Strategies for improving group dynamics21/10/2022 0 By indiafreenotes
Team dynamics are critical for your organization’s success. Without positive team dynamics, you can’t fully leverage your employees’ potential, skills and experience and will not reach your goals.
Imagine that you’ve brought together a diverse group of skilled people in your department to solve a problem. You have high hopes for the team, so you feel frustrated when they can’t come to a decision.
Several factors are holding them back: one person is very critical of colleagues’ ideas. You suspect that his fault-finding is discouraging others from speaking up. Another has hardly contributed to the sessions at all: when asked for her opinion, she simply agrees with a more dominant colleague. And yet another group member constantly makes humorous comments at unhelpful times, which upsets the momentum of the discussion.
- Weak leadership: when a team lacks a strong leader, a more dominant member of the group can often take charge. This can lead to a lack of direction, infighting, or a focus on the wrong priorities.
- Excessive deference to authority: this can happen when people want to be seen to agree with a leader, and therefore hold back from expressing their own opinions.
- Blocking: this happens when team members behave in a way that disrupts the flow of information in the group. People can adopt blocking roles such as:
- The aggressor: this person often disagrees with others, or is inappropriately outspoken.
- The negator: This group member is often critical of others’ ideas.
- The withdrawer: This person doesn’t participate in the discussion.
- The recognition seeker: This group member is boastful, or dominates the session.
- The joker: this person introduces humour at inappropriate times.
- Groupthink: this happens when people place a desire for consensus above their desire to reach the right decision. This prevents people from fully exploring alternative solutions.
- Free riding: here, some group members take it easy, and leave their colleagues to do all the work. Free riders may work hard on their own, but limit their contributions in group situations; this is known as “social loafing.”
- Evaluation apprehension: team members’ perceptions can also create a negative group dynamic. Evaluation apprehension happens when people feel that they are being judged excessively harshly by other group members, and they hold back their opinions as a result.
Strategies for Improving Team Dynamics
Use these approaches to improve group dynamics:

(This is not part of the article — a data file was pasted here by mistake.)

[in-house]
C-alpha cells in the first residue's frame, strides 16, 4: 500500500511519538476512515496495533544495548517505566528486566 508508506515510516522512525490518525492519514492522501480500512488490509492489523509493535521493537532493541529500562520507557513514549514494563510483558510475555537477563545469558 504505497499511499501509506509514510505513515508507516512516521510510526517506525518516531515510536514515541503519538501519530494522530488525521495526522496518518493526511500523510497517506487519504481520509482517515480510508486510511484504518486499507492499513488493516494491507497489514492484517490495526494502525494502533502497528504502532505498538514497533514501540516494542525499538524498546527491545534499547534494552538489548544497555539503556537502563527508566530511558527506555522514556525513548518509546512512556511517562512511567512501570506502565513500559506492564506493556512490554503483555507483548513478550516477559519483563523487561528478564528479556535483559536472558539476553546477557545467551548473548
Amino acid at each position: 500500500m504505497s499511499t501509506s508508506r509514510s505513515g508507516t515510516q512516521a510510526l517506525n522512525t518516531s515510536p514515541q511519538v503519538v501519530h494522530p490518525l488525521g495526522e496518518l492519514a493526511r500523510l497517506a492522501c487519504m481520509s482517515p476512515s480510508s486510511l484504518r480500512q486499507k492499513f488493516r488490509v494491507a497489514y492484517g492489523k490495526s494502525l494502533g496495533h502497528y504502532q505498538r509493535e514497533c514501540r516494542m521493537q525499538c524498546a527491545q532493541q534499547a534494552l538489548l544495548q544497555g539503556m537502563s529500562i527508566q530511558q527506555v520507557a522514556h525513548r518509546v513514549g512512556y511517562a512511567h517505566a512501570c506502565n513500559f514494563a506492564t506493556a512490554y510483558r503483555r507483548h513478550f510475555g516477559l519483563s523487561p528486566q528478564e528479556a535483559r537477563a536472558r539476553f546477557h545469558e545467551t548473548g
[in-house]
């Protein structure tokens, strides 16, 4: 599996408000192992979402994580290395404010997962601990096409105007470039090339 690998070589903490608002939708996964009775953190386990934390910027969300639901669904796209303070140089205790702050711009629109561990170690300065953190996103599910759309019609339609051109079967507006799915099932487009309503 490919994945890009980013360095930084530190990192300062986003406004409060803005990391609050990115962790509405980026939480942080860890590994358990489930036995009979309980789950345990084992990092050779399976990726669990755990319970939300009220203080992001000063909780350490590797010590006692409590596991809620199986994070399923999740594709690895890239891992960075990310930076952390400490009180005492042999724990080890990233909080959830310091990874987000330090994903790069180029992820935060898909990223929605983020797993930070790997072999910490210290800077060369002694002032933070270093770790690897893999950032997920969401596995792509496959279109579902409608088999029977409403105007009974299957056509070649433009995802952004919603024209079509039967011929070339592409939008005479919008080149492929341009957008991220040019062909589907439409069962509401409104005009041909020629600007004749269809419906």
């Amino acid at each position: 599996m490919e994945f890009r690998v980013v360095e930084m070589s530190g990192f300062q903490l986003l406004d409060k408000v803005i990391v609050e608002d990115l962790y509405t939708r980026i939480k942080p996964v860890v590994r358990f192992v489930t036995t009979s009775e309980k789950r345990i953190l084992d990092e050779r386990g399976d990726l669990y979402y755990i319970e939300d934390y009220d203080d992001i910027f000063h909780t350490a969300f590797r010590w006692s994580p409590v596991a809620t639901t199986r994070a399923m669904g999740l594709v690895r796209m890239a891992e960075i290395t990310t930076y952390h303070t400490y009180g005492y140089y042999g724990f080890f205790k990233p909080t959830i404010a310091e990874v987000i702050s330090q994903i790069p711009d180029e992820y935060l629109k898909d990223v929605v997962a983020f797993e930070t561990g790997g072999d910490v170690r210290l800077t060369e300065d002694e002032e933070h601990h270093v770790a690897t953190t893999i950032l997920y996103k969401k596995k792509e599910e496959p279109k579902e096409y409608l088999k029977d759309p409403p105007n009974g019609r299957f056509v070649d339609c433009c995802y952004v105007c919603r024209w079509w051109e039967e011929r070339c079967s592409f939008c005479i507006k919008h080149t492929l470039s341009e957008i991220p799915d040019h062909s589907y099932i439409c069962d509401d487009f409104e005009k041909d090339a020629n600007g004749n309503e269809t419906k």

Know Your Team
As a leader, you need to guide the development of your group. So, start by learning about the phases that a group goes through as it develops. When you understand these, you’ll be able to preempt problems that could arise, including issues with poor group dynamics.
Tackle Problems Quickly
If you notice that one member of your team has adopted a behavior that’s affecting the group unhelpfully, act quickly to challenge it.
Provide feedback that shows your team member the impact of her actions, and encourage her to reflect on how she can change her behavior.
Define Roles and Responsibilities
Teams that lack focus or direction can quickly develop poor dynamics, as people struggle to understand their role in the group.
Create a team charter; defining the group’s mission and objective, and everyone’s responsibilities as soon as you form the team. Make sure that everyone has a copy of the document, and remind people of it regularly.
Break Down Barriers
Use team-building exercises to help everyone get to know one another, particularly when new members join the group. These exercises ease new colleagues into the group gently, and also help to combat the “black sheep effect,” which happens when group members turn against people they consider different.
Also, explain the idea of the Johari Window to help people open up. Lead by example: share what you hope the group will achieve, along with “safe” personal information about yourself, such as valuable lessons that you’ve learned.
Focus on Communication
Open communication is central to good team dynamics, so make sure that everyone is communicating clearly. Include all of the forms of communication that your group uses emails, meetings, and shared documents, for example to avoid any ambiguity.
If the status of a project changes, or if you have an announcement to make, let people know as soon as possible. That way, you can ensure that everyone has the same information.
Opinionated team members can overwhelm their quieter colleagues in meetings. Where this happens, use techniques such as Crawford’s Slip Writing Method, and make sure that you develop strong facilitation skills.
Watch out for the warning signs of poor group dynamics.
Pay particular attention to frequent unanimous decisions, as these can be a sign of groupthink, bullying , or free riding. If there are frequent unanimous decisions in your group, consider exploring new ways to encourage people to discuss their views, or to share them anonymously.